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Malala Yousafzai also attended some of Dad’s workshops prior to being shot by the Taliban in 2012. - Photo courtesy Twitter
Malala Yousafzai also attended some of Dad’s workshops prior to being shot by the Taliban in 2012. - Photo courtesy Twitter

Pakistan's digital-rights advocate Nighat Dad has been named in the TIME’s list of next generation leaders, TIME magazine reported on Friday.

The list comprises six young innovators who are leading by example and inspiring others to have the courage to follow their convictions.

Nighat, a 34-year-old lawyer who used to practice criminal and family law, set up the Digital Rights Foundation in 2012, teaching thousands of Pakistanis to protect themselves from online harassment.

The not-for-profit organisation educates citizens, particularly young women, on how to respond to online harassment, and also campaigns against legislation that gives the government broad powers of Internet surveillance.

Nighat's foundation has also raised a voice against dissemination of personal information— collected by telecom firms regarding customers’ lives and habits— to foreign and domestic state agencies and businesses.

“We tell Internet users how to adjust their privacy settings, to make sure they have secure connections, change their passwords regularly and not to share unnecessary information,” says Nighat. “And women should come seek help if they are targeted and not feel ashamed.”

The problem of online harassment is global, and across the world young women are most at risk. A 2014 Pew survey found that 65% of Internet users aged 18 to 29 had been the target of online harassment, with young women suffering disproportionately high levels of online violence.

Twenty-six per cent of women aged 18 to 24 have reportedly been stalked online and 25% had suffered online sexual harassment. Federal Investigation Agency says it investigates hundreds of cases of online sexual harassment each year, with many more likely going unreported.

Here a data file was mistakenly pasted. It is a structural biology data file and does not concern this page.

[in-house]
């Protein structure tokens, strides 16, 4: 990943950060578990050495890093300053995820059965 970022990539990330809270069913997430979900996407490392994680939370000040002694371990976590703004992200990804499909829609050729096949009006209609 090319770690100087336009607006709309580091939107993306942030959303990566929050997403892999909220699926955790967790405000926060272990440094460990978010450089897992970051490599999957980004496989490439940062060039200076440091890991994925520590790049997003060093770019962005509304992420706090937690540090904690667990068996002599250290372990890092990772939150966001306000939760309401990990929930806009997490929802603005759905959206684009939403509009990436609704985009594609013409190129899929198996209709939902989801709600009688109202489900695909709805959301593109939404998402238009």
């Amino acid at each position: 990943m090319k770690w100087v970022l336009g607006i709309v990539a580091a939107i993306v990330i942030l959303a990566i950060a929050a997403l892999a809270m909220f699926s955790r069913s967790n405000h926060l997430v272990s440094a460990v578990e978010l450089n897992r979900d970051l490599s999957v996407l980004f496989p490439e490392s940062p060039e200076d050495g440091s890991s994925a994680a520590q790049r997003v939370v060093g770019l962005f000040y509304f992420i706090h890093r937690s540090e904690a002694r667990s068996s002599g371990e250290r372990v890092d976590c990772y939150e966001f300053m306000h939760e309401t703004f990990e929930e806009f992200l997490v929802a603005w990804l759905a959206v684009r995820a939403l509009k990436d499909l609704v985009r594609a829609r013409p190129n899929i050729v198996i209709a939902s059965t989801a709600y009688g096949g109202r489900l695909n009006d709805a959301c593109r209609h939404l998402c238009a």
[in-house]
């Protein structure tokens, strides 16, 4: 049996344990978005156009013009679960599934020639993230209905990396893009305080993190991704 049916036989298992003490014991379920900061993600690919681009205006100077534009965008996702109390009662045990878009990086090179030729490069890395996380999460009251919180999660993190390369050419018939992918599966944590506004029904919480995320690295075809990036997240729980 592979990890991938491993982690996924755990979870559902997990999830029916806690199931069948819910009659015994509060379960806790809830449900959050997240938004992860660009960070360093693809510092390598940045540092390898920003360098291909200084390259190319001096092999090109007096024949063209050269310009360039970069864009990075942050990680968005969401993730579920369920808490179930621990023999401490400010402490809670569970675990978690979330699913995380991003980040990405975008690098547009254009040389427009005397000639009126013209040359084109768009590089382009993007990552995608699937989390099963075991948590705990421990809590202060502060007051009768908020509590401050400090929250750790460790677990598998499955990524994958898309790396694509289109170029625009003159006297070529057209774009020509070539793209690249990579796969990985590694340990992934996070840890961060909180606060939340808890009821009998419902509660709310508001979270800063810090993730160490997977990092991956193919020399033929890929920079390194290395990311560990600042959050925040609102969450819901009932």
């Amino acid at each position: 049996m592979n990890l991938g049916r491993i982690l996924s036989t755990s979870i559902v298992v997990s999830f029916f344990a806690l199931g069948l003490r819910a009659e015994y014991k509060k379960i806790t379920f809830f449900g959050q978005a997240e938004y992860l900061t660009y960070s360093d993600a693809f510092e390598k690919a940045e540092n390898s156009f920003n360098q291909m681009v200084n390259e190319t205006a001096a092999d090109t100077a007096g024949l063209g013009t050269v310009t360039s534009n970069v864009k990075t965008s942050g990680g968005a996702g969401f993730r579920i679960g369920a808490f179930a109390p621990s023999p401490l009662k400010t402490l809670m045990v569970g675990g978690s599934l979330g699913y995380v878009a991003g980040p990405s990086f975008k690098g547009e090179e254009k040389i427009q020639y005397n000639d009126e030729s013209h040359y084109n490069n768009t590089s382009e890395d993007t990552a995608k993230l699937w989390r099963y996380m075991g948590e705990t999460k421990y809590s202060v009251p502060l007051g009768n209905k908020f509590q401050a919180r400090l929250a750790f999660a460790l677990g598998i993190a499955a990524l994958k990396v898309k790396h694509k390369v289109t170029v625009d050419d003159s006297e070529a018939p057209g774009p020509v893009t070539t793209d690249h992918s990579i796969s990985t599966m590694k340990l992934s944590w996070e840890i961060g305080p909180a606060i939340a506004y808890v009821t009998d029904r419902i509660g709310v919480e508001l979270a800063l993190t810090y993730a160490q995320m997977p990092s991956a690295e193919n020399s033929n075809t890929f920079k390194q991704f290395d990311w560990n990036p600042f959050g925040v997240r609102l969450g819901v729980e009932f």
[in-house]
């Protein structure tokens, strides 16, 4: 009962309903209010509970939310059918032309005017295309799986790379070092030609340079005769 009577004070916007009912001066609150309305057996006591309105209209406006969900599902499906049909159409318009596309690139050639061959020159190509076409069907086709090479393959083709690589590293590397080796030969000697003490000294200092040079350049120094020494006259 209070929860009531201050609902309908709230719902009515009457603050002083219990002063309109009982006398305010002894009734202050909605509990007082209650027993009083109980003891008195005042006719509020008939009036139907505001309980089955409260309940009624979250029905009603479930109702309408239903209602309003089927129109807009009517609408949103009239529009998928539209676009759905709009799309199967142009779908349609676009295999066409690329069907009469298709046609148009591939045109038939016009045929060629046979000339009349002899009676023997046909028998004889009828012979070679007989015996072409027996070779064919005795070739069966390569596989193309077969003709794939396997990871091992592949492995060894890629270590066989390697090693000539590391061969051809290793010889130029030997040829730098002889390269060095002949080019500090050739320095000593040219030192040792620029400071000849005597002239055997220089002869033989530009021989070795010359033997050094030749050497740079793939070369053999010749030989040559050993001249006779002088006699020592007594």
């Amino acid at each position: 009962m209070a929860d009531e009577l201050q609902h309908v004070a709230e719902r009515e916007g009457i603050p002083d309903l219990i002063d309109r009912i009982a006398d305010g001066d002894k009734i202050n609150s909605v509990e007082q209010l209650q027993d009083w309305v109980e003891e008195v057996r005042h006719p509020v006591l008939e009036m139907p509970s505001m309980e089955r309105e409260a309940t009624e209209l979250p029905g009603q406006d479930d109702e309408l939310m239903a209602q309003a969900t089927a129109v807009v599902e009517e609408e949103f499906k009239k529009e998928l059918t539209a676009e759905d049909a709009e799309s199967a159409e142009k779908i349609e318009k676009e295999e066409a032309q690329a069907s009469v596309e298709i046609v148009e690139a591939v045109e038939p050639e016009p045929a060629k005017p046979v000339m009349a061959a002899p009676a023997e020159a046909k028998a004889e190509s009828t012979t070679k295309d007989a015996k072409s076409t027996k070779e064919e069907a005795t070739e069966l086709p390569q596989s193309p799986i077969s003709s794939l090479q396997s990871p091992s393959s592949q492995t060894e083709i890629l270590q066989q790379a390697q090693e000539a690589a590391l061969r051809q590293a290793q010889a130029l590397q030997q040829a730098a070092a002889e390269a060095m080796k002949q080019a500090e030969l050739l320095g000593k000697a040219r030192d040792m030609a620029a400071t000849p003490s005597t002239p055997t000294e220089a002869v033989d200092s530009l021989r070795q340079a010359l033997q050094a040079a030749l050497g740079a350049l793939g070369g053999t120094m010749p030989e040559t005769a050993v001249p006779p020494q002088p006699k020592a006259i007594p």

“Every new law has one or two provisions that are really about regulating Internet space in Pakistan,” says Nighat. “I explain laws in layman’s language to inform people what the government is trying to do.”

It is ambition she has shared with many others, including Nobel Peace Prize-winning women’s education activist Malala Yousafzai, 17, who attended some of Dad’s workshops prior to being shot by the Taliban in 2012.

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Comments (14) Closed



Harmony-1 May 29, 2015 10:18pm

What a wonderful cause by Nighat...congratulations!

Haider Rehman Real May 29, 2015 10:22pm

Keep up the good work!

Salah May 29, 2015 10:31pm

At least give the link of her online work...

Zak May 29, 2015 10:43pm

Pakistanis are making a mark in the international arena. We just need good leadership.

Z May 29, 2015 10:47pm

well-done, keep it up.

Erum May 30, 2015 12:49am

excellent work

Juliana Fitzwater May 30, 2015 12:50am

Bravo. Proud of you!

Pak patriot May 30, 2015 02:30am

Congratulations Nighat, the country is proud of you. Please be a great advocate of Volunteerism in Pakistan. Encourage the Pakistani a Corporate sector to give preference to qualified job applicants with Volunteer work in their local communities. Volunteering can be a major contributing factor in the development of a country.

Babu May 30, 2015 03:28am

Lovely!

Parvez Iftikhar May 30, 2015 08:17am

Awesome! Pakistan is proud of you Nighat!

Dr Rehman (Dow) May 30, 2015 08:17am

Far Better than Politicians Instead of useless long marches, strikes and dharna these young people are contribute good for the community.

Ali May 30, 2015 09:05am

A great work sister.

Nasiroski May 30, 2015 04:53pm

A good news from Pakistan, lately been very seldom.

hira May 30, 2015 05:27pm

Great cause by Nighat... congrats